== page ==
But discrimination itself, even on an individual level, can impact the health and healthcare experiences of PoC. Microaggressions, or everyday interactions rooted in racism, are a daily stressor for PoC, and these stressors can lead to premature illness and mortality.

Of course, this discrimination doesn’t just happen in daily interactions, but also in medical settings, which rightfully leads to mistrust and under-use of healthcare for PoC. Language and cultural barriers faced by immigrants can have similar effects.

Because race, socioeconomic status, and health are so intertwined, it may never be possible to know what levels of discrimination have the greatest ultimate effects on health outcomes. But we know they all have at least some, which should be enough to demand action.

Sources: https://www.ncbi.nlm.nih.gov/pubmed/12042611

https://www.hindawi.com/journals/tswj/2013/512313/

https://www.ncbi.nlm.nih.gov/pmc/articles/PMC2821669/#!po=2.38095

https://health.usnews.com/health-news/patient-advice/articles/2016-02-11/racial-bias-in-medicine-leads-to-worse-care-for-minorities

https://www.ncbi.nlm.nih.gov/pmc/articles/PMC2696665/

https://www.ncbi.nlm.nih.gov/pubmed/17001262

Discrimination and Health Part I: LGBTQ+ Americans

Past research has suggested that discrimination can impact health outcomes – perhaps through vehicles such as stress of daily interactions and negative experiences with the healthcare system. One group whose experiences with discrimination can be linked to negative health outcomes is LGBTQ+ Americans. A study found that over half of LGBTQ people have experience slurs and offensive comments, and over half have been sexually harassed or experienced violence, or had an LGBTQ friend or family member experience such trauma.

We can make the connection between discrimination and trauma through various factors. One is through microaggressions –  seemingly harmless daily interactions with others who express, in this case, homophobic or transphobic views. These have been found to negatively impact health. Another is through discrimination within the healthcare system that lead LGBTQ Americans to seek healthcare less frequently. 18% of this population has avoided necessary medical care. Various forms of discrimination they face at the hands of medical professionals, police, and community members are much worse for those of color and those who are transgender.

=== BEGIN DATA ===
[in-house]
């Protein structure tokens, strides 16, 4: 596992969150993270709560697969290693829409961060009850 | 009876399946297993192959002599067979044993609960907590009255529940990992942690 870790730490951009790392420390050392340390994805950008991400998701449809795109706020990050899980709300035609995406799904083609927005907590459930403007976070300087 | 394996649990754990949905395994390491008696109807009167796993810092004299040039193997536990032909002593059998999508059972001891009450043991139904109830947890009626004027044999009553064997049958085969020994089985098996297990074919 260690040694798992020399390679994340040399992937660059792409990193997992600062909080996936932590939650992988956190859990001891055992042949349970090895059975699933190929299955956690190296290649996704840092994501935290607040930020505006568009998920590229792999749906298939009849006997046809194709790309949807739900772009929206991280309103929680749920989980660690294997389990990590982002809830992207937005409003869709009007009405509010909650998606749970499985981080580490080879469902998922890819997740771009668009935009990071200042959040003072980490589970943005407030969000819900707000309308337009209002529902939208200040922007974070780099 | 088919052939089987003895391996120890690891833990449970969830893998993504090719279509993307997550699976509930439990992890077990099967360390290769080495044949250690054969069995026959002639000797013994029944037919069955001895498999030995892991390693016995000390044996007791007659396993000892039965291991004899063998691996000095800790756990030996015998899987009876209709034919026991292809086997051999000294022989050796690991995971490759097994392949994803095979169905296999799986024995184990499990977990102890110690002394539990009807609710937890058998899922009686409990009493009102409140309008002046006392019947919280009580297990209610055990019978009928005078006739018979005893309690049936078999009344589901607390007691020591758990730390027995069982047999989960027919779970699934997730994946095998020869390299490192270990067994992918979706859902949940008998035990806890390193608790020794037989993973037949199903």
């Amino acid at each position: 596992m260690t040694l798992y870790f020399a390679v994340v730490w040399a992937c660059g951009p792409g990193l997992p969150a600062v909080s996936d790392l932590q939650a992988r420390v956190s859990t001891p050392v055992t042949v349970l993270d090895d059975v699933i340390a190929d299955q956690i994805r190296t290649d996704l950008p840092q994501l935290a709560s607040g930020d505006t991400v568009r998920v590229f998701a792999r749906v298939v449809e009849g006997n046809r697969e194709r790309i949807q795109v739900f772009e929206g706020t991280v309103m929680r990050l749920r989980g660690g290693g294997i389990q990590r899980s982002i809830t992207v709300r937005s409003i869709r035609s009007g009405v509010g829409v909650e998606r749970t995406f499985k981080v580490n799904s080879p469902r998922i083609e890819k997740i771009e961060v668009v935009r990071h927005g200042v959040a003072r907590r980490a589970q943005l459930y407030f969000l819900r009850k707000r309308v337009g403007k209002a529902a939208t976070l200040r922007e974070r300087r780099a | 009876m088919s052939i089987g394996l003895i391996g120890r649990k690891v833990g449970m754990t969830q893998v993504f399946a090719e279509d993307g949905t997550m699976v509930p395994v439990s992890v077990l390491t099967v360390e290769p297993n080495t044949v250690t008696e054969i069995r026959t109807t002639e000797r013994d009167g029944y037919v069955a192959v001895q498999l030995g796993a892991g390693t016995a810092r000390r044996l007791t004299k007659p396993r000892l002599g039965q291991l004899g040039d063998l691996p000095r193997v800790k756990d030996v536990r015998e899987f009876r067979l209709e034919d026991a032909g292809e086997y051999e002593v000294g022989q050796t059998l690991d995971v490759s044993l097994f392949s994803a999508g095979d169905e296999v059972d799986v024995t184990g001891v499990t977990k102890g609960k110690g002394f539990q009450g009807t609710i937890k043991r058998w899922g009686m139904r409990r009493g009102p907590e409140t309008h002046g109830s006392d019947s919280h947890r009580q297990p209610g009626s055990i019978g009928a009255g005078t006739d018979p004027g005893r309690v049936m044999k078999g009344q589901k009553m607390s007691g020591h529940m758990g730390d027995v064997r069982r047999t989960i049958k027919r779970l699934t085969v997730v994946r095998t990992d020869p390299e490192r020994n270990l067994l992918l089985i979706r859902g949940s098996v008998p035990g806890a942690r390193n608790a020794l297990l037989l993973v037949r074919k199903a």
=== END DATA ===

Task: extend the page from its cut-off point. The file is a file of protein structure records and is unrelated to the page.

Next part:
Unfortunately, we can already see the health outcomes of discrimination to this population – they have higher rates of psychiatric disorders, substance dependence (including higher tobacco use), and suicide; lesbian women are less likely to get preventative services for cancer, and gay men are at higher risk for certain STIs.

How can we work to eliminate these gaps, even when interpersonal discrimination may take longer to tackle as our culture continues to evolve? HealthyPeople2020 provides several recommendations. First, healthcare providers should discuss sexual orientation and gender identity (SOGI) respectfully with patients, and collect data on it. Medical students should be trained in LGBTQ culturally-responsive care. In addition, we must be spokespeople against legal discrimination of this population in social services such as employment, housing, and health insurance.

Sources:

https://www.healthypeople.gov/2020/topics-objectives/topic/lesbian-gay-bisexual-and-transgender-health

https://www.npr.org/documents/2017/nov/npr-discrimination-lgbtq-final.pdf

https://www.centerforhealthjournalism.org/2017/11/08/how-racism-and-microaggressions-lead-worse-health

https://www.psychologytoday.com/us/blog/microaggressions-in-everyday-life/201011/microaggressions-more-just-race

http://www.apa.org/topics/health-disparities/fact-sheet-stress.aspx

https://www.ncbi.nlm.nih.gov/pmc/articles/PMC2747726/pdf/nihms134591.pdf

Khat: Dangerous drug, cultural pastime, or self-medication?